Friday, February 7, 2014

A Successful Design

"Art is not what you see, but what you make others see."

This week's blog is about the second part of my consultation process with my client- 'design lines.' By design lines I mean the outside and inside lines of a garment- outside lines are the 'profile' of the garment- such as an A line skirt vs. a straight skirt, or skinny jeans vs. bell bottoms. By inside lines I mean a double breasted vs. single breasted jacket, seaming details, such as pocket placement, princess seams, etc. Although inside design lines may seem comparably unimportant, they can have a surprisingly big impact on overall appearance.

In fact, both inside and outside design lines are probably more important than you realize. It's second in importance only to color. The design lines you wear determine to a large extent how your proportions come across- if you look wide, tall, skinny, short, and how your various bits and parts seem to visually relate to each other. It determines whether you are visually balanced or not. 

Most advice I see tends to 'compartmentalize' individual areas of the body- 'if you have wide hips, wear bell bottoms to balance out your hips.' Well, this can be true if you're tall; but if you have short legs and a round torso, this may make you look even shorter and rounder. And even that I'm not willing to commit to- there are just too many potential variables. 'If you have broad shoulders don't wear ____ because you want your shoulders to look narrower.' This might be true if your shoulders are considerably wider than your hips- but if you have rubanesque hips, you may be better off not trying to minimize your shoulder width, as your wide shoulders create 'balance' for your hips. And again, balance is what it's ALL about…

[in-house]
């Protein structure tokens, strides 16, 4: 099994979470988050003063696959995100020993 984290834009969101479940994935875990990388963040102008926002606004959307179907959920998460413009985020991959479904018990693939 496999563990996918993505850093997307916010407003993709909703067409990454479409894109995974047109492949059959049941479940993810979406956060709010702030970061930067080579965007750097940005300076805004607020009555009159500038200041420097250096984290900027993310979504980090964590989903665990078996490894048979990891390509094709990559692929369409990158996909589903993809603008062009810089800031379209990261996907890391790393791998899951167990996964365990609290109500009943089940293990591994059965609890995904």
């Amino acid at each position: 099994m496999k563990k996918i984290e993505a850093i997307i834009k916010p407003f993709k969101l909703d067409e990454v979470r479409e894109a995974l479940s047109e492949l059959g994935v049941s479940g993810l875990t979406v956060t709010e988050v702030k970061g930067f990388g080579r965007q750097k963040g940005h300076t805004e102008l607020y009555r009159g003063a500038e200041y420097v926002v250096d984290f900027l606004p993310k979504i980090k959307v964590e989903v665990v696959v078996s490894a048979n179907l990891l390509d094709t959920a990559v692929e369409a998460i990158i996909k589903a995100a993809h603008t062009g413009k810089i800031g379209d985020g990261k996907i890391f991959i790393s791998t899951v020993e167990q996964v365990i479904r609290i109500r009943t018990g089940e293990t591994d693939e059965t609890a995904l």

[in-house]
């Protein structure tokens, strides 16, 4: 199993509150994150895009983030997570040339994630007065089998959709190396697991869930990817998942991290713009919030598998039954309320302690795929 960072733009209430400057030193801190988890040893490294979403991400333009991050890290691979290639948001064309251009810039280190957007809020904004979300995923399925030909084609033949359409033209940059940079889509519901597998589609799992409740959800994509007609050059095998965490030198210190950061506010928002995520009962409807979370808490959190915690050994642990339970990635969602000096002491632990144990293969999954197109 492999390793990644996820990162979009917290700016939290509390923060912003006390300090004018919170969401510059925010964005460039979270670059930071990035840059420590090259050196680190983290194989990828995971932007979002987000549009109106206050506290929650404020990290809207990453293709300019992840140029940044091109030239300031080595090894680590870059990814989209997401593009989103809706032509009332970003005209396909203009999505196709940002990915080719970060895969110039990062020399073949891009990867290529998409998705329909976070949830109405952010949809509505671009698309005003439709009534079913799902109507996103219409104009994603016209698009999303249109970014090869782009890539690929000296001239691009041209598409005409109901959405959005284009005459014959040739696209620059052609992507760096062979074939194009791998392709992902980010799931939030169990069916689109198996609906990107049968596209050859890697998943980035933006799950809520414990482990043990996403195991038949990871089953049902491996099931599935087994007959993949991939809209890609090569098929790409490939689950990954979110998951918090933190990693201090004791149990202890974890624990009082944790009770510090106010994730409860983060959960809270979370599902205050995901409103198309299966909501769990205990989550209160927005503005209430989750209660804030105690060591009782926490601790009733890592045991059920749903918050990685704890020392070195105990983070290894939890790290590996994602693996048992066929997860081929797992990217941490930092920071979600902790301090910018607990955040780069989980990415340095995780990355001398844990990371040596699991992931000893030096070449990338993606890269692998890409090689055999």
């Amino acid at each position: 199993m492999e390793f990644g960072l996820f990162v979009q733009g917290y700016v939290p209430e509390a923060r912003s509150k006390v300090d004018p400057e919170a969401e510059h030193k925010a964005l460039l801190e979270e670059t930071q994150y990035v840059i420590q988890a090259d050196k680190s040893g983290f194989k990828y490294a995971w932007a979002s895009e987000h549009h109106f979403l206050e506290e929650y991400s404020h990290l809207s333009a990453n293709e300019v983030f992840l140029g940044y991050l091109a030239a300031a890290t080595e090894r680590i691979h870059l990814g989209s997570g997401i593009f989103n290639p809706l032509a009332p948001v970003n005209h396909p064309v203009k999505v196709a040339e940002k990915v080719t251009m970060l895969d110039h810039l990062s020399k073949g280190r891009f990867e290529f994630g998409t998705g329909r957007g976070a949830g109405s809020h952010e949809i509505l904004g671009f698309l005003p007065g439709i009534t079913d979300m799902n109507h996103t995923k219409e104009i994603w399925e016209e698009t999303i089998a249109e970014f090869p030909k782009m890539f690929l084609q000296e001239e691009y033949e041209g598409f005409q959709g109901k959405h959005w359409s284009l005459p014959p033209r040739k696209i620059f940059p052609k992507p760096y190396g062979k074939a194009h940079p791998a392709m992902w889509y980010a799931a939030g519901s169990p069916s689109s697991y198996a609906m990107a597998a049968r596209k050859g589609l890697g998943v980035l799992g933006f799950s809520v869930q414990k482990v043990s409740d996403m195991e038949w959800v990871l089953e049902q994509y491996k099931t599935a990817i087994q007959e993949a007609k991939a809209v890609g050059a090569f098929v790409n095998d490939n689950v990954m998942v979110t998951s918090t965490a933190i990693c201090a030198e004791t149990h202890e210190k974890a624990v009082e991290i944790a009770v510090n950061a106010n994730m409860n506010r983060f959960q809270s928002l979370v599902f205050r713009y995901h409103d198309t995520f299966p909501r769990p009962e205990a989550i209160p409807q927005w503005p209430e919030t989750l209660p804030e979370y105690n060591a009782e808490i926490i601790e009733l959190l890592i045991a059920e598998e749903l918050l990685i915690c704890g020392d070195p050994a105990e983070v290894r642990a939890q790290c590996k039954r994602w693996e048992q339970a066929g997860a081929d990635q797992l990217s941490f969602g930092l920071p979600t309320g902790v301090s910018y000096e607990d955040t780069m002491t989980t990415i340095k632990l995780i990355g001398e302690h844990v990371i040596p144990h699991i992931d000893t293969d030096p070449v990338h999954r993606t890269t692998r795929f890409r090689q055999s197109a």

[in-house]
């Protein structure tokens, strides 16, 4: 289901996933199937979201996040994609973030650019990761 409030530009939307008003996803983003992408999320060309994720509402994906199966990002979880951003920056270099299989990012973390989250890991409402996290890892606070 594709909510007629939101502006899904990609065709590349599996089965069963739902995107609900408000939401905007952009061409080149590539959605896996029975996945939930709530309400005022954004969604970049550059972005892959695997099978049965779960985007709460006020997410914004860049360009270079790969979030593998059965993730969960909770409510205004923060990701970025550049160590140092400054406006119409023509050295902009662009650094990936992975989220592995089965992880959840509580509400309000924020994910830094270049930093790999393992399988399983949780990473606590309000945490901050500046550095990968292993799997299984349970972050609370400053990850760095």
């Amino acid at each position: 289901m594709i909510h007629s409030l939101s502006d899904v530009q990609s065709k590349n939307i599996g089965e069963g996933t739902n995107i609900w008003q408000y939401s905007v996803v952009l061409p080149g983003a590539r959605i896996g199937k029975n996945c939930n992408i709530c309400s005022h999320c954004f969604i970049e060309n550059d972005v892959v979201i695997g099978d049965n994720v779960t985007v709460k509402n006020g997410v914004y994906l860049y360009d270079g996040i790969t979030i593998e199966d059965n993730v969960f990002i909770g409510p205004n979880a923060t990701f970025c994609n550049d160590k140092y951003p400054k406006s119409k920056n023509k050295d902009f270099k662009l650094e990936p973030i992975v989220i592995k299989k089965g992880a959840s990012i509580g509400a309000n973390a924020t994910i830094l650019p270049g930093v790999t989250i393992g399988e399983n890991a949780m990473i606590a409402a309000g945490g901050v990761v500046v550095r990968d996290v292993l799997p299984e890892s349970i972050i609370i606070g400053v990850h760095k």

So here's what you need to remember. In order to made something look longer or thinner, use vertical (up and down)  lines- diagonal lines usually work here, too. In order to make something look wider or shorter, use horizontal (side to side- like the horizon) lines. You may have heard the generalization that if you have wide hips your shouldn't wear horizontal lines on your lower half because you'll make your hips appear wider and your legs shorter. This is why. (And I'll commit 85% to this generalization, too.)